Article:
I’ve seen too many talks, and to be honest, I’ve given that talk where I just spoke about something cool that I had done, but wasn’t really relating that to the audience and thinking, “What would they learn from it? What would they benefit from it?” So, in this stage, I’d like to start with an exercise called “Think, Feel and Do.” So I normally do this with Post-it Notes or in a Google Doc, but it basically consists of making three different columns, and then filling up those columns of as many ideas as possible with the following questions.

So Think is what do you want your audience thinking about? So what mindset do you want to change? Feel, what do you want your audience to feel? Do you want them to be inspired, motivated, scared? And then finally, what actions do you want the audience to take?

So it really depends on your talk and on you. But for some talks, you might just have one element in one single column where you’re quite focused on one thing. For others, you might have a road that nicely lines up all together. So, going a bit meta, with this talk, I want my audience to think about their process of designing talks and learn how to apply design thinking.

I want them to feel inspired and encouraged to actually go and do that. And then I want them to actually go and apply that the next time all of you work on a talk. So, if this overview fills up really, really quickly with lots of ideas and it starts feeling busy, that might be a sign that you’re being too unfocused.

You need to ask yourself, “Can you cover all the results in a single talk?” If you can’t, you really need to be brutal and drop the ones that you won’t get around to. You need to focus on what you can achieve. So the next step is figuring out what journey you want to take your audience on.

You know now what the outcome should be. How do you get there? So what that really goes into creating presentations and figuring out that journey is <i>Resonate</i> from Nancy Duarte. So one of the things she mentions in there is the idea of starting with the “what is” state and then going to the “what could be” state.

So going back to the outputs of the previous exercises, you need to be able to map that first exercise of who your target audience is and what their start state, their “what is” state is and then map that to their “what could be” states. So where do you want them to end up? And they need to decide, is it possible for you to do that in your talk in the time that you have?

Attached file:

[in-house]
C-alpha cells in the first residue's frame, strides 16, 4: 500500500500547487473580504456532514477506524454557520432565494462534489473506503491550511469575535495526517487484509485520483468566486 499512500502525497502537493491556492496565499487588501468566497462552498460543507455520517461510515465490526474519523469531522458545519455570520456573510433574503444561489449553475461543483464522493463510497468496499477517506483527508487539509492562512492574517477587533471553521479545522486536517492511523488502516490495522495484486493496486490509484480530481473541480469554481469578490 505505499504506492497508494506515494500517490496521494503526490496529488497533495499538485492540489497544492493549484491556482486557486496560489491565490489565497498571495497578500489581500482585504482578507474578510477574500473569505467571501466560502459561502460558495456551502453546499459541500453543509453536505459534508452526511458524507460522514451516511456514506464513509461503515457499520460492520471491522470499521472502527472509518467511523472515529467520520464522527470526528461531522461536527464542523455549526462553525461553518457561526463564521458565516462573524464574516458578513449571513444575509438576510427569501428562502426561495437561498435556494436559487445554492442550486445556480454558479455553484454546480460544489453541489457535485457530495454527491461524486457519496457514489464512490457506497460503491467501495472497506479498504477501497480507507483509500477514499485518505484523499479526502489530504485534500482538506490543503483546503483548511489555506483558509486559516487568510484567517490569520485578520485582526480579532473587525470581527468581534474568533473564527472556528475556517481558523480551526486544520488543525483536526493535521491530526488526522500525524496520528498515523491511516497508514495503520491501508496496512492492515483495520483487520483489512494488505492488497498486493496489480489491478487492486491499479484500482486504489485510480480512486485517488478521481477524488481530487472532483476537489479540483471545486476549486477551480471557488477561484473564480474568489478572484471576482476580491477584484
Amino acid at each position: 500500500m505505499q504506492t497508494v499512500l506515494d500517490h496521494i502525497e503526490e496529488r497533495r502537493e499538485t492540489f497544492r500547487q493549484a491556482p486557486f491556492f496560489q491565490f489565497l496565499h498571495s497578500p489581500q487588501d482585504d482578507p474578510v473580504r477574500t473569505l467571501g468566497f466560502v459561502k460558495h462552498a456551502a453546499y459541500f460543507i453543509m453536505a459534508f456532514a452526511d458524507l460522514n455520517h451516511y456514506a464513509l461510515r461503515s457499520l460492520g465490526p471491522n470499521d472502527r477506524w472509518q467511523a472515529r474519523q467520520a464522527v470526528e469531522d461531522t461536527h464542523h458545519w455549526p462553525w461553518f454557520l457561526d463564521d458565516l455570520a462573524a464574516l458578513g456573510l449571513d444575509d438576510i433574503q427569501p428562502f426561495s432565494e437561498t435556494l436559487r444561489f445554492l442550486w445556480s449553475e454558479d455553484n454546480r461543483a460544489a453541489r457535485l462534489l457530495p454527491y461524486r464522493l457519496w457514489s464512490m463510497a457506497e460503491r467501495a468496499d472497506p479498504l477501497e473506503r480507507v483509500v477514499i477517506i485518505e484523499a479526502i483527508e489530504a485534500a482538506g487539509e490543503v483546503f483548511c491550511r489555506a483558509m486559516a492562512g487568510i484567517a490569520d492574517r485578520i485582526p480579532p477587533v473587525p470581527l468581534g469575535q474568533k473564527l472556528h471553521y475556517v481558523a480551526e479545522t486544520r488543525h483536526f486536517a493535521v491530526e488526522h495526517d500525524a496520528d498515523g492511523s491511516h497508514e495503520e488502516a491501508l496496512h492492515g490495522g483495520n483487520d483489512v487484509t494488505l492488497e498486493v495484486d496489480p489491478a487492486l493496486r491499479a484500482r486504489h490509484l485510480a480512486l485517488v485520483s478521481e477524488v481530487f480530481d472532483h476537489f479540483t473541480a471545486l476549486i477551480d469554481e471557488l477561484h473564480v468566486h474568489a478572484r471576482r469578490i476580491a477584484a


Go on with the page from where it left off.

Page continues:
And then again, if the answer is no, you really need to be…you need to limit down to the scope that you have and where you want your audience to end up. So finally, based on the outcomes, what’s the main goal of your talk? So final exercise for this phase is write down a one-liner of your main goal, what’s the elevator pitch?

And once you have that, you can come back to it constantly within your talk but also weaving like CFPs and stuff like that. So going about that, again, for this talk, it’s for you to understand, be encouraged to apply design thinking to create more effective talks. So again, once you have a goal like this, you can make sure that you come back to it constantly and ensure that everything that you put into your talk is helping to establish that single goal.

So our third phase is ideate. So in the ideate phase, it’s all about generating as many ideas as possible and then limiting and choosing. So this is the idea of diverging and then converging. So first going wide and making sure that you don’t overlook ideas and then really narrowing it down and highlighting what’s really important.

So in terms of talks, it’s about collating all this information. So all the possible ideas and all the possible content. So first, diverge, try to generate as many ideas as possible while keeping the goals and the audience outcomes in the back of your mind. So write down all the possible ideas that will help achieve those goals and those outcomes.